Admittedly, it sounds like the set-up for a joke: what do two nuclear engineers to for a good time outside of work? In the case of Jim Holmes and John Williams, the punchline goes something like this: after a less-than-successful experience trading stocks, their idea of fun was trying their hand at planting wine grapes in a godforsaken part of Washington state where land was cheap and sunlight was plentiful.

Every New World appellation that isn’t the subdivision of an existing growing area needs a pioneer, someone willing to gamble the time and money required to establish a vineyard and prove their intuition for its suitability when it comes to wine was justified. Sometimes those pioneers are keenly prepared treasure hunters, methodically searching for a specific set of conditions that match their vision of soil, climate and aspect. Often it seems, though, that many New World wine regions are as much the product of luck and happenstance as they are well-considered calculations.

The Red Mountain American Viticultural Area in eastern Washington owes its existence as much to the fact that Williams’ father-in-law had cheap land to sell as it does to the intuition and strategy of these two engineers looking for an interesting way to make some money on the side and do something with their hands on the weekend.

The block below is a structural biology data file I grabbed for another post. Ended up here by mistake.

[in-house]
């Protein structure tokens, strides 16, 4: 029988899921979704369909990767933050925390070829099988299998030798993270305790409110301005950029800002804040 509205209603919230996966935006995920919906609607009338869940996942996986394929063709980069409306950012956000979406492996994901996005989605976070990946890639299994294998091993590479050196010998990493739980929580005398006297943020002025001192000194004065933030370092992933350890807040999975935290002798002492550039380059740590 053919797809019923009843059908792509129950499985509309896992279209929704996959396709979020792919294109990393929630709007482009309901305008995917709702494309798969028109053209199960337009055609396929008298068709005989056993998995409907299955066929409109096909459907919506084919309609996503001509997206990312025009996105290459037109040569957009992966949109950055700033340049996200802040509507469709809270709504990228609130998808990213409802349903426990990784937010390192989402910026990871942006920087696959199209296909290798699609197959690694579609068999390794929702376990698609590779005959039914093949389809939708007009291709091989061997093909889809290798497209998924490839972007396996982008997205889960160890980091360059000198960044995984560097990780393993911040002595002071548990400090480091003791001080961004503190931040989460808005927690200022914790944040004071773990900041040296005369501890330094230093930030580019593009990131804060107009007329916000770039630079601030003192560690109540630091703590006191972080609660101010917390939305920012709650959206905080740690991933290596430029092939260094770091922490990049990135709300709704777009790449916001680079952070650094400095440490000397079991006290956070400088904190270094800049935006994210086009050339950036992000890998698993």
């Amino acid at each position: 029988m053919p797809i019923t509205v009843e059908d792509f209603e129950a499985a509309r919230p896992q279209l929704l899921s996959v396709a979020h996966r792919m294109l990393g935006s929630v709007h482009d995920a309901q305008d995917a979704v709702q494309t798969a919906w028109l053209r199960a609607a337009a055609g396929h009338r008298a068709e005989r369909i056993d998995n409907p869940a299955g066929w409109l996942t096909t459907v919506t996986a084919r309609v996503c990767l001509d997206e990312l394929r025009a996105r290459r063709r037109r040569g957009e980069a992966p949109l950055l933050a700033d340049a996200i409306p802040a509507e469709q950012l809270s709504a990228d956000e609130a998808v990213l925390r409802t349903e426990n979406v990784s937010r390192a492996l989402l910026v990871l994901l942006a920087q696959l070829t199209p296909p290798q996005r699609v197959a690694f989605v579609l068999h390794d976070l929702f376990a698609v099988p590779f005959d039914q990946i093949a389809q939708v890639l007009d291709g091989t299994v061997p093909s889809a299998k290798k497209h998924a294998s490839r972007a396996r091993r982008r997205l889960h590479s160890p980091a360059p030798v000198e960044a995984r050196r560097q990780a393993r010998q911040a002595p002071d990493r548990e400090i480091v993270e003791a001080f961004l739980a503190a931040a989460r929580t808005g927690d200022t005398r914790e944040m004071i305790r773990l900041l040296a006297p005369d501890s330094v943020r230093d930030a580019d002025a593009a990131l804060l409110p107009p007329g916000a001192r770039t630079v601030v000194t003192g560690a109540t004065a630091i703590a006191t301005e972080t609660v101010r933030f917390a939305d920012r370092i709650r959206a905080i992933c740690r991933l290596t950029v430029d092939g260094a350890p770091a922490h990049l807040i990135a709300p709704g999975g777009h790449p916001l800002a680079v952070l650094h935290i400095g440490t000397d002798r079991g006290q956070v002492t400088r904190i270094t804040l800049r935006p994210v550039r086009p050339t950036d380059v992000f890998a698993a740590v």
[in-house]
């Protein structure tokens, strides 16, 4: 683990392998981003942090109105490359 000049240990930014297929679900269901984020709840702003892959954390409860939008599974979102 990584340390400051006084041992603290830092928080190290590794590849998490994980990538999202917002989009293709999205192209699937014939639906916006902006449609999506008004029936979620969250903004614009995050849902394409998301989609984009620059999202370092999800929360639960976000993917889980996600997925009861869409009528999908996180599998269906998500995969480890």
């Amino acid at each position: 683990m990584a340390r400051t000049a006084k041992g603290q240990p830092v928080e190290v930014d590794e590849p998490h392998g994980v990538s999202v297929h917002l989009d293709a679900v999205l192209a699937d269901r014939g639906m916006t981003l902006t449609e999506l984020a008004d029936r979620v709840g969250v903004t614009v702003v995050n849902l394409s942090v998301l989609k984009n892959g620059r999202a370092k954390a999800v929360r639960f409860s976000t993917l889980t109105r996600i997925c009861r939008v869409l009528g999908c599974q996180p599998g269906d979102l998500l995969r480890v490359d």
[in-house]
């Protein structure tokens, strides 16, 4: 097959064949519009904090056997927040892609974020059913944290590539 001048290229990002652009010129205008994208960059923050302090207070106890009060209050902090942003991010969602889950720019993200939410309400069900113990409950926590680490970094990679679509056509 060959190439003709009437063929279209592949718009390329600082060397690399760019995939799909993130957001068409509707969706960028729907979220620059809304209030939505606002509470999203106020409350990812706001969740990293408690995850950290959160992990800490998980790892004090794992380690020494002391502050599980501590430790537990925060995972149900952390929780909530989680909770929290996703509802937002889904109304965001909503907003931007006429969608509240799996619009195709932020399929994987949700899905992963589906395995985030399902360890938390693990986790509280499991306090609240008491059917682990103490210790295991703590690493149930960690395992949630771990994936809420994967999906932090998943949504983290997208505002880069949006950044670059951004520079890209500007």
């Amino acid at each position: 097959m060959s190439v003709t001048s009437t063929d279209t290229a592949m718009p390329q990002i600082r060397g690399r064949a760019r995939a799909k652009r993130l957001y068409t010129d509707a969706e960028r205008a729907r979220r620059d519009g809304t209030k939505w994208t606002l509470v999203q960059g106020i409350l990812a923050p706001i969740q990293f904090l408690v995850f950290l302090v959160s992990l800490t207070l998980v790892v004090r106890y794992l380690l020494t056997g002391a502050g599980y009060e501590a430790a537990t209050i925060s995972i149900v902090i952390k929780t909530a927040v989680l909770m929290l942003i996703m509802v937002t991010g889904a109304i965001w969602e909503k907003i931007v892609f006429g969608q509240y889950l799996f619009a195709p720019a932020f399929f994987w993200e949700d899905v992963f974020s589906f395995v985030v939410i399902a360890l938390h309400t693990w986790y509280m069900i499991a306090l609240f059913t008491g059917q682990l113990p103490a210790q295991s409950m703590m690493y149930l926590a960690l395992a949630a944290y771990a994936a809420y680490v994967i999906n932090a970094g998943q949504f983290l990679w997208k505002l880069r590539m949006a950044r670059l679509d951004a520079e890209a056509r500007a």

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Thus begins a lengthy profile I wrote on the Red Mountain AVA for Jancis Robinson’s website this week. You can read the profile, along with tasting notes and scores for more than 100 Red Mountain wines at JancisRobinson.Com.

If you’re not familiar with JancisRobinson.Com, I urge you to give it a try. It’s only £8.50 a month or £85 per year ($11/mo or $111 a year for you Americans) and well worth the cost, especially considering you basically get free, searchable access to the Oxford Companion to Wine ($65) and maps from the World Atlas of Wine ($50) as part of the subscription costs. Click here to sign up.

Above image © Richard Duval Images, courtesy of Red Mountain AVA Association.